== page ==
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Reviews




Opticron Aurora BGA 8x42

By: Steve Young
Posted on: 12 Aug 2011Expires on: 31 Dec 2050First Published: August 2008 issue of Birdwatch magazine

With the price of the top-of-the-range binoculars now costing around, or even over, £1,000, I was intrigued by Opticon’s new 8x42 Aurora BGA model, priced at around £300 less, which I received for a prolonged test and review. Opticron have established an enviable reputation as a leader in the production of low- to mid-priced quality binoculars, which give excellent results. It would be interesting to see how these top-priced models fared.

My immediate impression was of a very comfortable to hold pair of binoculars with a solid feel to them, yet still lightweight for the specifications. They felt good in the hand due to the nicely finished rubber protective armouring, looked good (my review pair were the black version), with a well-positioned focusing wheel that was easy to use. Rotating click-stop eyecups were ideal, and there was a click-stop dioptre setting for precise focusing.

According to the press release, these binoculars “ … achieve the highest possible clarity and colour contrast … stunning resolution … handle like compact 8x32s …” Now, I’m not a great one for publicity blurbs as no manufacturer is going to say their binoculars are rubbish, so only a lengthy field test would prove to me the binoculars’ worth. However, I must admit that they did appear to look the part, and after fitting the very comfortable bungee strap I went out to put them to the test.

On a dull wet day in January I had a short walk around my local park to see if any Redwings were still around. They were, and the colour, contrast and sharpness of the birds through these binoculars were excellent; the raindrops stood out sharp and clear on the bird’s feathers, while colours were bright and true, before I retreated to the comfort of my car as the rain got heavier.

When it rains the first thing I usually do is cover up my binoculars no matter how waterproof they are supposed to be; I don’t like getting optical equipment wet. But with claims that the “nitrogen gas filled waterproof construction works to a depth of five metres”, I thought a rain test was in order, and they were only a review pair after all, not my own! I had no intention of diving underwater with them to the claimed depth, but I moved the rainguard out of the way and held the binoculars out of the car window until they were well and truly soaked, droplets of water running everywhere. A quick wipe and they were fine with no damage done, but as I had them on a three-month trial I would put them to the rain test again!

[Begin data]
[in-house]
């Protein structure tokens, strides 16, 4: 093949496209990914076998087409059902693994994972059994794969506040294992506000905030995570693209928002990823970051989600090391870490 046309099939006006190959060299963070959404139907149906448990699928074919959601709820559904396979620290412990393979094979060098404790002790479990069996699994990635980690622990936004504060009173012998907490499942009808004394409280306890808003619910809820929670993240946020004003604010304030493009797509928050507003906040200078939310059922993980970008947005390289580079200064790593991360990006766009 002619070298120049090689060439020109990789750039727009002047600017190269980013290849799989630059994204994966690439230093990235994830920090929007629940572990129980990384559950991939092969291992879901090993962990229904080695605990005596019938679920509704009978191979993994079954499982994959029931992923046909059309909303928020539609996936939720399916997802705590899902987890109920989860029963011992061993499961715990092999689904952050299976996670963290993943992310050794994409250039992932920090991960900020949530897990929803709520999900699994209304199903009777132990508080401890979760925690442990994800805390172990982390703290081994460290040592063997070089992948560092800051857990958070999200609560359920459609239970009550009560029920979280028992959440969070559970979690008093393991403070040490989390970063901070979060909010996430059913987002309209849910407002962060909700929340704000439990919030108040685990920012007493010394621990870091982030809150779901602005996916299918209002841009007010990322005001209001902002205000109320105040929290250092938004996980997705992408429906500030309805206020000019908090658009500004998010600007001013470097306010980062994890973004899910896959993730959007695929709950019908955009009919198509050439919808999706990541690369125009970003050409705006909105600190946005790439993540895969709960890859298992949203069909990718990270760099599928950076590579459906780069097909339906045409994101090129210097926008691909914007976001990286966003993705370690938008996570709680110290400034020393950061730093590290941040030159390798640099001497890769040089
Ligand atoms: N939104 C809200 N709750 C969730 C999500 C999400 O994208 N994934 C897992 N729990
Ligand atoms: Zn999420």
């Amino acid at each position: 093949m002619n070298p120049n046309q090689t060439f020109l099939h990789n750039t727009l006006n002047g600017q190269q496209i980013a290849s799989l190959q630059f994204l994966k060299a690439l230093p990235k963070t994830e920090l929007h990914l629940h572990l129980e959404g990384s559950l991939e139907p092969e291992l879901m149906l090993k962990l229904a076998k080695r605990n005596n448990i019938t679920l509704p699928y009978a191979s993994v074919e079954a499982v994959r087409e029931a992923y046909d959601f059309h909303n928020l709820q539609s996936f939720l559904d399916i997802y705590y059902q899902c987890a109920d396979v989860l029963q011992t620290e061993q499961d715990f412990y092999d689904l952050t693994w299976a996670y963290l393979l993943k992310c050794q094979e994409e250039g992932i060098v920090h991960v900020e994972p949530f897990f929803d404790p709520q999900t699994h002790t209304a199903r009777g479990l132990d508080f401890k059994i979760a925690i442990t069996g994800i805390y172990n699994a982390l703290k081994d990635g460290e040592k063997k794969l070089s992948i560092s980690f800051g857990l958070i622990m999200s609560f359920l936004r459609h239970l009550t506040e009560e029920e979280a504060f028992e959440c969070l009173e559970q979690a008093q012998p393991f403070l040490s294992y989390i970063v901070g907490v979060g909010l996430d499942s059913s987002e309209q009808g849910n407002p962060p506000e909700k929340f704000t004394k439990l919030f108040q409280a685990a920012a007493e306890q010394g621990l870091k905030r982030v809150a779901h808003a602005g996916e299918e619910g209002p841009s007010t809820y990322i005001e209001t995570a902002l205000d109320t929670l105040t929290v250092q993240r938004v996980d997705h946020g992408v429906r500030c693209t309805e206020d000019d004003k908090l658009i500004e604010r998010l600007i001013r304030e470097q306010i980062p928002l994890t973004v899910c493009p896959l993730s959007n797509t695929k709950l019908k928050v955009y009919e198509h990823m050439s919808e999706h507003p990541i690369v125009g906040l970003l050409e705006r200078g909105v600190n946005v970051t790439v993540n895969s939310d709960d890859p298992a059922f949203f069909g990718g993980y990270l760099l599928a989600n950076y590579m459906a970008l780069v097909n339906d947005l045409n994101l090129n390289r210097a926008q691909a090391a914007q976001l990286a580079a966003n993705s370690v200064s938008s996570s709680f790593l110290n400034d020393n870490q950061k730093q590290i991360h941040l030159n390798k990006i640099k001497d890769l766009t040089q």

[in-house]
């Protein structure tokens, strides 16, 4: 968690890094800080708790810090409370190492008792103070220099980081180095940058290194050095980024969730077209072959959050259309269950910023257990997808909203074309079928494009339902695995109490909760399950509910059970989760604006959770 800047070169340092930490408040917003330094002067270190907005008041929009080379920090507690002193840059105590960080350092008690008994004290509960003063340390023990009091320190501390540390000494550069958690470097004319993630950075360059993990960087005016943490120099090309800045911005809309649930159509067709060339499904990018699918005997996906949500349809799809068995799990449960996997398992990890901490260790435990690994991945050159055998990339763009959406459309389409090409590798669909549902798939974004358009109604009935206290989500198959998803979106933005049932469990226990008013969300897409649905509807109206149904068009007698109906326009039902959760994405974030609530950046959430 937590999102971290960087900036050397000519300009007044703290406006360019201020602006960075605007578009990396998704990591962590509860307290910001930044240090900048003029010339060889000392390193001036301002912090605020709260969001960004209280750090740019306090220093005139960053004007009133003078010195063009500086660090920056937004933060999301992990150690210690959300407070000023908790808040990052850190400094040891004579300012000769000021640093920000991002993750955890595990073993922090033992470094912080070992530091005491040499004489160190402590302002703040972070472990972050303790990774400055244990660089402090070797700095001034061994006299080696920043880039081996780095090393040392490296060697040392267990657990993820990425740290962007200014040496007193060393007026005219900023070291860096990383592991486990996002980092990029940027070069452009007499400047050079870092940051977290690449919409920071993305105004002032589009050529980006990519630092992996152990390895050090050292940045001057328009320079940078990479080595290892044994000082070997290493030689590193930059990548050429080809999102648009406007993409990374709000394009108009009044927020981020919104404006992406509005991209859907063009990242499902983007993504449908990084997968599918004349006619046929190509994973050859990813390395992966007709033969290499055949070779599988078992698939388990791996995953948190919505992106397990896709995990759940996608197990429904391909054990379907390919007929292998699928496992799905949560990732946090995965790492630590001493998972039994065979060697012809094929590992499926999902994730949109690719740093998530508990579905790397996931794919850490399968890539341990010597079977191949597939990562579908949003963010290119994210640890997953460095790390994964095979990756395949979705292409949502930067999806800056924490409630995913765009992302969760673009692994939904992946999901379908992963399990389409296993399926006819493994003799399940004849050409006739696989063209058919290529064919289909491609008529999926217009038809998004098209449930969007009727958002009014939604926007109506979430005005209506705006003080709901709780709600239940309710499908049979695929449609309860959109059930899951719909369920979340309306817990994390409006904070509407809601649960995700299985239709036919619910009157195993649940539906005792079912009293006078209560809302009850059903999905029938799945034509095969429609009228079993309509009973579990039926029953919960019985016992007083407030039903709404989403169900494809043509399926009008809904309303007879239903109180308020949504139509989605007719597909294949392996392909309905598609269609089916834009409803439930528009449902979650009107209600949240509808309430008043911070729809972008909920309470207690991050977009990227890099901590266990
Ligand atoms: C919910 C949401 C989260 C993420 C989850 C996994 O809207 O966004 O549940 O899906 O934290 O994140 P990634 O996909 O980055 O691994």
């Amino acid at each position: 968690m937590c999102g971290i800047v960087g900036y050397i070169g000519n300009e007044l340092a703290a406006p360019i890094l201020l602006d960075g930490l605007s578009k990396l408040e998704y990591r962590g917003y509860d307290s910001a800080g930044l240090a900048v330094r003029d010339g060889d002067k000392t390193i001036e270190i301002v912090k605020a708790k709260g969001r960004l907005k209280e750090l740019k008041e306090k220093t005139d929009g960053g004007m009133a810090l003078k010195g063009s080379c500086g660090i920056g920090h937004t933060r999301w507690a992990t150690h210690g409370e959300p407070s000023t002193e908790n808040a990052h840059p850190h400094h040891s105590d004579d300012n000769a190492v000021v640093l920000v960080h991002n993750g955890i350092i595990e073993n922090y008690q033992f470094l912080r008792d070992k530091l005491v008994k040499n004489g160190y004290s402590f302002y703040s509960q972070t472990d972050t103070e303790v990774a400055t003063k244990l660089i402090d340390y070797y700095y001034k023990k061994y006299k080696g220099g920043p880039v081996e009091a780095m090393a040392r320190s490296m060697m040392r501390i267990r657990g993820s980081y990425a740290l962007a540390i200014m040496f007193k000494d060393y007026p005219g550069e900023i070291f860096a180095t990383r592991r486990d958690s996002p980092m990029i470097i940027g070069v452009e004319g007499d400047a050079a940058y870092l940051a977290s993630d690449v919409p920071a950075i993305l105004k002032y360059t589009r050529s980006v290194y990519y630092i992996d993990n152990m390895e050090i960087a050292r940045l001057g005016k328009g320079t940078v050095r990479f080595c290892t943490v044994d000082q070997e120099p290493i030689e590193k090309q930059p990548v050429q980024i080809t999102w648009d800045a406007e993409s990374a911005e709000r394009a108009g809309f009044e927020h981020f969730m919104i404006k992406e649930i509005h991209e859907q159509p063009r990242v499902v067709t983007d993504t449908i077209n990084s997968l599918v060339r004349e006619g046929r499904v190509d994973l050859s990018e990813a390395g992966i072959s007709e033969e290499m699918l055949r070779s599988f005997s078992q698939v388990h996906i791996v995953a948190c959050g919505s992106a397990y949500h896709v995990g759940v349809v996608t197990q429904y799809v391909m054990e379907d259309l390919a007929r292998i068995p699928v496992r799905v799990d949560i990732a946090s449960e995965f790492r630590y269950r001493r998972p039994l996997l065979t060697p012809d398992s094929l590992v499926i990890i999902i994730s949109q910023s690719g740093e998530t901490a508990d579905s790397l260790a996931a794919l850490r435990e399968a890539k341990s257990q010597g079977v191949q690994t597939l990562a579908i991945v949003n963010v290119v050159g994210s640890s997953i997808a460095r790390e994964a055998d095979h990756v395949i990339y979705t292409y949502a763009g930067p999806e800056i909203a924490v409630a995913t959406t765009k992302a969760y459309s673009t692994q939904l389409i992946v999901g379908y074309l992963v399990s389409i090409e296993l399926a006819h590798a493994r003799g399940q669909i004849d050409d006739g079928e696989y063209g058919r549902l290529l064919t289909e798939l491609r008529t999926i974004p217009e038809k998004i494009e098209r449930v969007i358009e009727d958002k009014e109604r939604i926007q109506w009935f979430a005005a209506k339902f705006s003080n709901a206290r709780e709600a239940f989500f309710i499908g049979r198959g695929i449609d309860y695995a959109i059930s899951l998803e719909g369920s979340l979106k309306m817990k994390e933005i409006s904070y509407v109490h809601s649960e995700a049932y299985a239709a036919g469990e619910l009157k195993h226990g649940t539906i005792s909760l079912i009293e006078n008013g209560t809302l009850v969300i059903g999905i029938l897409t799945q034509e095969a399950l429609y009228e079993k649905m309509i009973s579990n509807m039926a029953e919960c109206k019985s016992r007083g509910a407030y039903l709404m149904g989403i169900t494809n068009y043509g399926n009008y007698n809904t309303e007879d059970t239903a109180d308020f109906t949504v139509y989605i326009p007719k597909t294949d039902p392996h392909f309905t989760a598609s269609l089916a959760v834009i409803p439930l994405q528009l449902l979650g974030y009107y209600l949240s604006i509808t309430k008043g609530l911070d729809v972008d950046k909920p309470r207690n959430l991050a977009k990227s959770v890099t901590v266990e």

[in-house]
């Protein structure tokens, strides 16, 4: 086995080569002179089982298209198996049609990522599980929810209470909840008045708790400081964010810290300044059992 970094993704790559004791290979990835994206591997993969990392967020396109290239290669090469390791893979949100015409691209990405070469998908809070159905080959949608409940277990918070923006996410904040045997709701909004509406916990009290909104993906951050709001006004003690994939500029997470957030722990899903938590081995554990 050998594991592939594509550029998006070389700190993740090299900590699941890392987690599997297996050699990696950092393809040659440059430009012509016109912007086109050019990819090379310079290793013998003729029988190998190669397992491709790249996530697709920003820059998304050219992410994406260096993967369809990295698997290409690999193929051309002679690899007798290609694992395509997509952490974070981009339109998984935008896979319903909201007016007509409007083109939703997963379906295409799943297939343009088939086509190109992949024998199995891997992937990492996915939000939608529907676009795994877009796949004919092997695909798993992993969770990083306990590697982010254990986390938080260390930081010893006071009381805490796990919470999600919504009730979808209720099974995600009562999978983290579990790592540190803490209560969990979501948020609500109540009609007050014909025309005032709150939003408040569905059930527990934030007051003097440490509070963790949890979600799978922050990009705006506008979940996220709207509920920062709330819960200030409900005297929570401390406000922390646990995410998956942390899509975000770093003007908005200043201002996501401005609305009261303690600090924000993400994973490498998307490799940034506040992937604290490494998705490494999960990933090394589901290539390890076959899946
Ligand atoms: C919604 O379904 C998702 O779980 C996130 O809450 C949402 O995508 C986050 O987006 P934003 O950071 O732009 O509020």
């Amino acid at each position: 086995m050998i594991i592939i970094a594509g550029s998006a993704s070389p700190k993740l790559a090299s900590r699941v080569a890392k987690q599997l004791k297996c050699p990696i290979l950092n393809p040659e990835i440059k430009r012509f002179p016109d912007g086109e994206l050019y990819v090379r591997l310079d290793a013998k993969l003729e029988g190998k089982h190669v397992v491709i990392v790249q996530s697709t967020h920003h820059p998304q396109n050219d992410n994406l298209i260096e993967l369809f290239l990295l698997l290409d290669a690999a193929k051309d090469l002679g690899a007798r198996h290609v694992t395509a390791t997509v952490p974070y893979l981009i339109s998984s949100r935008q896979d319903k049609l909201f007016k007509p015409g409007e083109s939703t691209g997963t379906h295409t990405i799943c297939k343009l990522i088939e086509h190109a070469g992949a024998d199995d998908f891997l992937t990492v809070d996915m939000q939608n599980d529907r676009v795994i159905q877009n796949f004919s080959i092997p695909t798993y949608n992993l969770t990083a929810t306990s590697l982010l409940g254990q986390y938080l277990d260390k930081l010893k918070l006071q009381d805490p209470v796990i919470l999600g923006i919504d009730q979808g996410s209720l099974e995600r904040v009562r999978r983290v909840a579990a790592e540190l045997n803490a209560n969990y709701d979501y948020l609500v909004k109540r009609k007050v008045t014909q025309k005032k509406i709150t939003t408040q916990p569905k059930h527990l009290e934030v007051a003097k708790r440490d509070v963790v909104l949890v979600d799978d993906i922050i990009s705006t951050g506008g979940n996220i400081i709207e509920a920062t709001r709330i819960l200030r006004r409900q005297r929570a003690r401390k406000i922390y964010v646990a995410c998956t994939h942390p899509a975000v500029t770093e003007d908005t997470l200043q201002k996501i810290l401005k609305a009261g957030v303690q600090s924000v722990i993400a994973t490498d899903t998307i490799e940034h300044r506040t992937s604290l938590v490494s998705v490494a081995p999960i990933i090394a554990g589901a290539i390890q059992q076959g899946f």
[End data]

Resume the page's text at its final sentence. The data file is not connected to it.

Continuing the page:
Throughout the next three months I used these binoculars constantly, leaving my regular pair behind so that I gave them a fair and lengthy test; I also treated them as my own, which, if I am honest, isn’t very carefully. They were used at dawn, dusk, in sun, in dull conditions and in the pouring rain on a number of occasions. They were used in parks and farmland, out on estuaries and along the beach with sand blowing in gale force winds. They came through all the weather conditions and habitats that I could find and worked perfectly every time. After being blasted with sand I was glad to see that none had managed to work its way inside the mechanism, and after a wipe with a damp cloth everything looked fine; despite being soaked on a number of occasions no rain seeped inside.

In all situations colour rendition was spot on, even in the dullest of light. Light-gathering power was excellent and at dawn or dusk birds looked clear and sharp. Tawny Owl, Grasshopper Warbler, Black-winged Stilt, Red-footed Falcon and Wilson’s Phalarope were just a few of the species I enjoyed in differing weather conditions.

Field of view was superb, even wearing spectacles there was no loss when the rotating eyecups were completely down. In the early spring when the first butterflies and dragonflies appeared I was able to get very close views thanks to the excellent close focusing of just under two metres.

All in all these are an impressive pair of binoculars that I don’t think will let you down. With an RRP of £739,  they are not cheap, but when compared to the others in the same range you could buy a pair of these and still have around £300 left for a nice weekend away birding.


 Tech spec

Weight: 654 g
Height: 140 mm
Width: 126 mm
Field of view: 7.12 degrees
Minimum focus: 1.8 m
Guarantee: 30 years



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